In a candid and often alarming assessment of the international security environment earlier this week at Festival of the Arts, Gen. George Casey forecasted at least another decade of “protracted confrontation among states, non-states and individual actors who are increasingly willing to use violence” to accomplish political and ideological goals.

“We’re still at war with a global, extremist network,” said Casey, who served his country for more than 40 years. “I believe it’s a long-term ideological struggle that will play out in duration more like the Cold War rather than any conventional war.”

The retired four-star general—the 36th chief of staff of the U.S. Army (2007 to 2011) and former senior coalition commander in Iraq—spoke for more than an hour at the Cultural Arts Center, addressing some of the major threats to our national security.

Among them:

Regional instability: “While we’ve had some success against al-Qaida and weakened it with the killing of Osama bin Laden, it’s not dead by any stretch of the imagination. This is an ideological struggle between moderate and extremist Islam. And it’s a struggle that we need to see joined. We are not going to defeat Islamic extremism by ourselves. The battle is going to have to be won within Islam.

“I believe that the struggle that’s going on in places like Egypt, Tunisia, Libya, Syria and Iraq ... this is the defining struggle of the next decade. ... And it’s very frustrating for us because it’s not like the Cold War, where we could go out and win it. We can only support these countries and help them win. It’s going to take a long time, lots of resources and lots of patience.”

Weapons of mass destruction: “The reason that stability in these countries is so important is because of the nexus between instability, terrorism and weapons of mass destruction—and I believe that is the greatest risk facing us right now. ... Add to that mix rouge states like North Korea and Iran that not only sponsor proliferation of weapons of mass destruction but are also state sponsors of terror, and that adds to an already volatile mix.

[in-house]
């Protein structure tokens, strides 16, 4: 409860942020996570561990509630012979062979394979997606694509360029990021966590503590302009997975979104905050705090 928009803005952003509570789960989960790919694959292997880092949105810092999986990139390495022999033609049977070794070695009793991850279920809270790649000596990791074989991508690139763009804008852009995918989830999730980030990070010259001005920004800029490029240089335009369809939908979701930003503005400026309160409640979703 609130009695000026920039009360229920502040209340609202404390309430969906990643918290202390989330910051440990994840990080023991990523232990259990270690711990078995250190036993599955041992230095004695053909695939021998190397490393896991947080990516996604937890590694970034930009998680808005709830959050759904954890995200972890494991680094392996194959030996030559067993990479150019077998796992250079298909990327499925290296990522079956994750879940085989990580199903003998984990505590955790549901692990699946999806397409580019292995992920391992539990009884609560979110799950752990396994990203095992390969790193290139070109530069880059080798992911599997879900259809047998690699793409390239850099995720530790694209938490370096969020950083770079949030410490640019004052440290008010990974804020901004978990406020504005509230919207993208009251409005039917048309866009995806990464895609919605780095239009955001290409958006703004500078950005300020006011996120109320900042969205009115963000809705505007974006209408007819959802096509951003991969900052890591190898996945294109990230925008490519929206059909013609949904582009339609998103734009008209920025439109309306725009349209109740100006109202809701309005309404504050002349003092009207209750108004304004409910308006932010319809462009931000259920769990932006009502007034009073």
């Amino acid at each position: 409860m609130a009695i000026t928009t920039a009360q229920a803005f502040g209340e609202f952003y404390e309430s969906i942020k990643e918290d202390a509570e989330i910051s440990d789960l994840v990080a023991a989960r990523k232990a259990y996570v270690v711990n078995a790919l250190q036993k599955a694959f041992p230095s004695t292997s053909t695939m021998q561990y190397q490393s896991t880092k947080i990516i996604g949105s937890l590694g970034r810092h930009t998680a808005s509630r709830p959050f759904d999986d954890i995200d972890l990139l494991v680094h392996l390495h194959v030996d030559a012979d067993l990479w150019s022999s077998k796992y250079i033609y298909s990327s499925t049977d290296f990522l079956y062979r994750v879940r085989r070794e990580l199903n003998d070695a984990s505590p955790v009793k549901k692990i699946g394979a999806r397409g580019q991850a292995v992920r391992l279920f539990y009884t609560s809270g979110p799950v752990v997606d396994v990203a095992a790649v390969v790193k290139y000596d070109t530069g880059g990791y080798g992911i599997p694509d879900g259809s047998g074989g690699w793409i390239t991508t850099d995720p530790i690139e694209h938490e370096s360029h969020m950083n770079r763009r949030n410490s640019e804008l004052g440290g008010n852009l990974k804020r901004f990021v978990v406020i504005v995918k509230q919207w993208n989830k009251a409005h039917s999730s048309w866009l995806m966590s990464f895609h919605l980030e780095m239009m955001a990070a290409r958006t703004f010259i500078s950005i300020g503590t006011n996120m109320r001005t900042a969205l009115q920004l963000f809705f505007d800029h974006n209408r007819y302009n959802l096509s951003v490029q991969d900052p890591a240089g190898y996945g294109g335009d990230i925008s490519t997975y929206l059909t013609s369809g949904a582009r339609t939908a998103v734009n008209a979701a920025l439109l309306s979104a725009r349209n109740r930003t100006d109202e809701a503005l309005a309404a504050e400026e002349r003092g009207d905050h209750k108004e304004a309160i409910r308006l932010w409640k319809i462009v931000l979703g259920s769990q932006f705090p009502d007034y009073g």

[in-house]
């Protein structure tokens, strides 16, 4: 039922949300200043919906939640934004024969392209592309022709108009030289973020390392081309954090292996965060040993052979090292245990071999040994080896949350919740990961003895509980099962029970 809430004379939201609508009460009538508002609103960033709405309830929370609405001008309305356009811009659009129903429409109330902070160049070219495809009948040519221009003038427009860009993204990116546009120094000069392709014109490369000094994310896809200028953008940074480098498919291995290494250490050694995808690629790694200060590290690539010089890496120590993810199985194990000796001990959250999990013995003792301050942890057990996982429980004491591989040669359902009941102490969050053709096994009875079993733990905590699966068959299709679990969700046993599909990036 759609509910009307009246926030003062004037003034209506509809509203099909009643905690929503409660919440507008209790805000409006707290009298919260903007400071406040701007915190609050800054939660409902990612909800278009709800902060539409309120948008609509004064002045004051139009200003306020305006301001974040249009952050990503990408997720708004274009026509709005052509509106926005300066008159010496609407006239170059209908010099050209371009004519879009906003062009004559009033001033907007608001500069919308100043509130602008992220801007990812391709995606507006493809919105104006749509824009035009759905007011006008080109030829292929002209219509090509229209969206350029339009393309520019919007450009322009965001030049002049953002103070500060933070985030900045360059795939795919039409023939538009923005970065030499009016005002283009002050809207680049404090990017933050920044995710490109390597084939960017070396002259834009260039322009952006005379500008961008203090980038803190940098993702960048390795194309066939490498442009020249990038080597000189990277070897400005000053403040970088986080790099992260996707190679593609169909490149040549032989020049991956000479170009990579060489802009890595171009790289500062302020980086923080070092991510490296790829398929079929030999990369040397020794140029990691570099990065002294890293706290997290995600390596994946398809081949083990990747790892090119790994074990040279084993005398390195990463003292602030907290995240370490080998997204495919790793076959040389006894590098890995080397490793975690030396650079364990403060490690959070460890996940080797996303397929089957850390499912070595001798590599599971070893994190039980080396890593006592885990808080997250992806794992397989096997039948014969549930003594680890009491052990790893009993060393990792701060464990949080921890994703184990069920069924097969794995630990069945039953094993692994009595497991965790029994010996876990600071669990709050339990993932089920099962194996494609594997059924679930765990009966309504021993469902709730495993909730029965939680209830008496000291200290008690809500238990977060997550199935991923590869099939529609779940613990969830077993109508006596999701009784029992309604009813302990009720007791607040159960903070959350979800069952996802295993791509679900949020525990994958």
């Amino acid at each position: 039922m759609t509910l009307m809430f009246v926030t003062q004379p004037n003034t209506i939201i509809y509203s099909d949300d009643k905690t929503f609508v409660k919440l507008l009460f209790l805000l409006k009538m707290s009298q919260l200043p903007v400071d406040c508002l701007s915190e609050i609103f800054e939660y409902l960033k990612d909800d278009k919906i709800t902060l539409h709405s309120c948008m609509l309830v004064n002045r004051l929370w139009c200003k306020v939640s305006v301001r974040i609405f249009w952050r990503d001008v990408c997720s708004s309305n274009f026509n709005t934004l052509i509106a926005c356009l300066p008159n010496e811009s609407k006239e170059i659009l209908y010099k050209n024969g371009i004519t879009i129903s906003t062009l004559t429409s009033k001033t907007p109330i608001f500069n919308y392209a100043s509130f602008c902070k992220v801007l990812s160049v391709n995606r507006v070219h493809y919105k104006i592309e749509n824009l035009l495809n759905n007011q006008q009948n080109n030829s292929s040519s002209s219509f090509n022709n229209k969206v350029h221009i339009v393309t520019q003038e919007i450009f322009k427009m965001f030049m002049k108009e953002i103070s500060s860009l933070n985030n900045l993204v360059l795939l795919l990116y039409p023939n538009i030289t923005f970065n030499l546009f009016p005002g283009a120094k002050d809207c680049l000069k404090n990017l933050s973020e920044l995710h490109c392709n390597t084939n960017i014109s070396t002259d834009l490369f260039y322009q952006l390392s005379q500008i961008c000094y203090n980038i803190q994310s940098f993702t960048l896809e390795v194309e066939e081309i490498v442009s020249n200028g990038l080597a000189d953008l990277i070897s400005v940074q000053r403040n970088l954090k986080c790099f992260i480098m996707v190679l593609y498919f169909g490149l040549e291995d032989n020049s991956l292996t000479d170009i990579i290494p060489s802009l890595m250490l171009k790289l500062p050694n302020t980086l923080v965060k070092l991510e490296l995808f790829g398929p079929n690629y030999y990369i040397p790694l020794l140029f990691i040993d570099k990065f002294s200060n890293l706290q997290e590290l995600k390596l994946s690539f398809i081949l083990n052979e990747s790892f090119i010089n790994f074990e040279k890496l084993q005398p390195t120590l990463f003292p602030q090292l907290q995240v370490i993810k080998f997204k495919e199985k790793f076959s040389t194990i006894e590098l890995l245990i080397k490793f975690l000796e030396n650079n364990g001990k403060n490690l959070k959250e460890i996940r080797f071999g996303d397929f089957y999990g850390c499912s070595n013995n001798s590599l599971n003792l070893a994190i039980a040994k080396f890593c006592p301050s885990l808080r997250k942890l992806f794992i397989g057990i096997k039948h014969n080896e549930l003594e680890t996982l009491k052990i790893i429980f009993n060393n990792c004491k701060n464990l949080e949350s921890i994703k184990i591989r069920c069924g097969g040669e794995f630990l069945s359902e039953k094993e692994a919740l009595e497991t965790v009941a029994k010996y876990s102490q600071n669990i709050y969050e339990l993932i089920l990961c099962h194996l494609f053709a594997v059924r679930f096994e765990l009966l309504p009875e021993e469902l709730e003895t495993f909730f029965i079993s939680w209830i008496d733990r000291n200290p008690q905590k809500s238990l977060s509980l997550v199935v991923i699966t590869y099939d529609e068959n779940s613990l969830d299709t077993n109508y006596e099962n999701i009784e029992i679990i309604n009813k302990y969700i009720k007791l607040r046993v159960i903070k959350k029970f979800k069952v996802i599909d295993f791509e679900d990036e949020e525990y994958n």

“There are about 1,000 terrorist groups around the world today. We know they’re out there actively seeking weapons of mass destruction, primarily biological and chemical—and, to some extent, nuclear. Getting one of these devices and successfully employing it is hard, otherwise they would have done it already. I’ve been saying for the past few years that I expect to see a [WMD] attack on us. It hasn’t happened, and that’s a good thing. But, for me, it’s only a matter of time.”

Cyber terrorism: “I treat this like a weapon of mass destruction because it’s been significantly effective. ... There are more than 75 million pieces of malware [malicious software] already on the Internet; a new piece enters the Internet every 2.2 seconds. It’s no wonder that between 2010 and 2011, cyber attacks went up by almost 50 percent.

“I believe this threat is real and prescient. The threshold has been crossed; [cyber tools can impact] infrastructure. Cyber tools can be used to destroy electrical generators and shut down our electrical system. ... When former secretary of defense Leon Panetta talked about a cyber attack as the next Pearl Harbor, that really got my antennae up.”

Economic crisis: “For defense, there is $15 billion more in cuts coming next year and the year after for a total of 10 years. This protracted and arbitrary cutting of the defense budget, for me, is a recipe for a hollow force. ... With the first sequestration cut, we’ve taken a step toward a hollow [military force]. It’s troubling to me because this is not what we usually do, which is to draw down after wars. We’re drawing down while we’re involved in a long-term ideological struggle against global extremism. This military that’s being cut back is going to be needed, in some form or another, in the next year or two.”